Łódź itself is, if not exactly a character in the film, then certainly more than a setting. It’s an entity, a unique and looming presence. People speak lovingly of the city, even as its industry chews them up and spits them out (sometimes literally, if they step too close to the machines). One industrialist spells it out – he wants Łódź to grow, to have palaces, gardens, commerce and money - but he ignores the people who live there. Wajda went to film school in Łódź, but says he only got to know its industrial side when researching this film. The city changed so astonishingly little during the wars that what look like elaborate, beautifully recreated sets are actual streets, factories and houses, untouched since the industrial revolution. It’s a symbol of a Poland that survived, an expansive antithesis to the claustrophobia of the ruined Warsaw that provided the backdrop for the War Trilogy.

It’s a setting inextricable from its subject, too. The social and artistic context The Promised Land emerged from was Positivism, a movement that saw industrialisation and trade as the best future for a Poland that had spent the last century being subjugated by first Napoleon, then the Russian Empire. This pragmatic desire to look to the future rather than cling to a culture that had suffered so much is a sensibility that runs through the story, embodied most directly by Karol, who rejects his heritage and tells his father being nobility only holds him back from the pursuit of money.

Money trumps all. It is the raison d' être of industry, but here it’s also more than that. The director Andrzej Żuławski, who was Wajda’s assistant and who persuaded him to read The Promised Land, called it a MacGuffin, “something of substance that would provide him with a plot”. Any desire these characters could have has been sublimated into the pursuit of money, but it’s not doing them any good. Indeed, they seem happiest at the times they don’t have capital, for then the dream of money is strongest and desire for it most fulfilling. When they succeed, the dream is poisoned by the difficulties money brings. This is Reymont and Wajda’s fable of capitalism; the political cruelty of the system is represented by the corruption it wreaks on the men’s souls.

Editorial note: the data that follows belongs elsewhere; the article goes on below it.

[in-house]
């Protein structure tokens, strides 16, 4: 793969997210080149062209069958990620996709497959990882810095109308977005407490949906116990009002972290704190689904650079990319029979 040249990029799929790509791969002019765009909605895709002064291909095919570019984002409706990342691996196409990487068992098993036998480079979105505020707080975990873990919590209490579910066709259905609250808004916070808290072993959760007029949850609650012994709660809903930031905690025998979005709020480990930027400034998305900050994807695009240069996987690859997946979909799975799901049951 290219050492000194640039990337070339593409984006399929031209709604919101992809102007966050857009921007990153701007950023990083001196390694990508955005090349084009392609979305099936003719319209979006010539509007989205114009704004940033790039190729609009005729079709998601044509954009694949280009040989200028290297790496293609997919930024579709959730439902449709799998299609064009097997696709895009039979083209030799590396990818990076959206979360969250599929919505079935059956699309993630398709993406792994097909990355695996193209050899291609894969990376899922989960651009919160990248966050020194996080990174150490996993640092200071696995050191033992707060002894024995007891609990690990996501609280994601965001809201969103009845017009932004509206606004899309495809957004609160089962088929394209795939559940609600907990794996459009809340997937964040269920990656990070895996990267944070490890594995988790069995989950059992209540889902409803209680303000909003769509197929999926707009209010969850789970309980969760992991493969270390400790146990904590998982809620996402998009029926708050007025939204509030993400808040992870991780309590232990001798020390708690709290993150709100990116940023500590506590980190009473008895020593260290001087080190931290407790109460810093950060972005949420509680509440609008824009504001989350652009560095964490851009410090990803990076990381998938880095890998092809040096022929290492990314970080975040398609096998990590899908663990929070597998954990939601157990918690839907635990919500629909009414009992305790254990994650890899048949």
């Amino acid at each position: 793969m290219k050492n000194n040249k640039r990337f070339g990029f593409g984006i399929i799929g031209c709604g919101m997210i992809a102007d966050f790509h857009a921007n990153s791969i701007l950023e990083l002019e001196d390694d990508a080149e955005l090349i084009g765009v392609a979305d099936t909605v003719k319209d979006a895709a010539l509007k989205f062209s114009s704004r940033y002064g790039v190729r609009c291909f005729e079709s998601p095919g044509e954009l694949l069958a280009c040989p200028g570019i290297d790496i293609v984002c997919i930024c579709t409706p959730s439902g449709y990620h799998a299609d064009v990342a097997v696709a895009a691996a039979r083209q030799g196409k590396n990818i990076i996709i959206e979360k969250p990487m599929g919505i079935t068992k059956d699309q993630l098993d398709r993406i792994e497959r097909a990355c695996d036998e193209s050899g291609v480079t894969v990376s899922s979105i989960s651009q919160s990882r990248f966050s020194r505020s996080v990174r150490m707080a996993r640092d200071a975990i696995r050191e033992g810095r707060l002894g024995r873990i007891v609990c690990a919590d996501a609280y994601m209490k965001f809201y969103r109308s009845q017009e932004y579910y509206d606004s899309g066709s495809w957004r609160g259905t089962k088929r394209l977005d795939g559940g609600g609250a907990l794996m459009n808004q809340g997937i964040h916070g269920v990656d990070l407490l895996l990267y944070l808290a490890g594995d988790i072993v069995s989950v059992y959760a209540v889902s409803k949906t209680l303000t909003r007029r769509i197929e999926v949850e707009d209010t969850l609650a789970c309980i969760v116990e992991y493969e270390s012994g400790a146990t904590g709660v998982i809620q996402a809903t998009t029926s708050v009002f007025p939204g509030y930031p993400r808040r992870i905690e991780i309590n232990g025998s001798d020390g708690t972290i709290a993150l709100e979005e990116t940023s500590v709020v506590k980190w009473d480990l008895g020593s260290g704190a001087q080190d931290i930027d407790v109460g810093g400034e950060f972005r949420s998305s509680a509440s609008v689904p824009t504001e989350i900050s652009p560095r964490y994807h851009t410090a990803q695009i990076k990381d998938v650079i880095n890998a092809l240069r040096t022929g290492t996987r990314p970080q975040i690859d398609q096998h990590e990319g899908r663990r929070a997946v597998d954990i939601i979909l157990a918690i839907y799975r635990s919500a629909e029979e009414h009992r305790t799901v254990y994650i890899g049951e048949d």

Before this new restoration, The Promised Land was rarely seen outside of Poland in this uncut version (a bowdlerised version did make it onto DVD in 2000). But even after the film’s initial release, when it won the Golden Prize at the Moscow Film Festival and an Academy Award nomination for Best Foreign Language Film in 1975, American and UK distributors declined to show it. The usual reason given for this is fear that the film’s portrayal of its Jewish characters would be seen as anti-Semitic. In a new interview, included on the disc, Wajda claims to have been very hurt by this, and says it happened merely because Americans at the time thought all of Poland was anti-Semitic. He says they found particular fault with the portrayal of Lucy Zucker (Kalina Jędrusik), the industrialist’s wife who has an affair with Karol. She’s a Jewish woman who behaves licentiously, and is set in contrast to the purity of Karol’s other women, Polish Anka and German Mada; then again, she isn’t the only woman seen indulging in promiscuity, and it isn’t characterised as related to her Jewishness. In a thoughtful essay, also included, David Thomson says it’s hard to discern anti-Semitism in the film. While Moryc (Wojciech Pszoniak) and other Jewish characters are obsessed with making money, so are Karol and Maks, and Thomson thinks it’s more a depiction of the bourgeoisie. Moryc is as greedily amoral as the others, but he’s also the most joyful and exuberant, and the places where the film adopts his point of view rather than Karol’s have an extra liveliness, twisted though it is. It feels as if, being the one without the burden of inherited property and the expectations that go with it, Moryc is freest in embracing capitalism. Sometimes, this does feel a little uncomfortable to watch, but that discomfort comes from a complex set of factors, rather than simple, crude stereotyping.

Wajda hoped The Promised Land would be well-received in the West. He calls it an American film, because it’s about money, and perhaps that feeling doesn’t actually clash too much with his admission that he crafted some parts of the plot to appease the contemporary Communist regime. It’s certainly accessible – as Thomson says in his essay, it doesn’t require the viewer to have an understanding of the obscure symbols of Polish Romanticism, unlike some of Wajda’s work. Indeed, the story’s relevance has outlasted its 19th-century setting and the film’s Cold War context, and it remains an urgent and fascinating narrative of human morality.

Second Run's DVD reissue of The Promised Land is released on the 10th of November.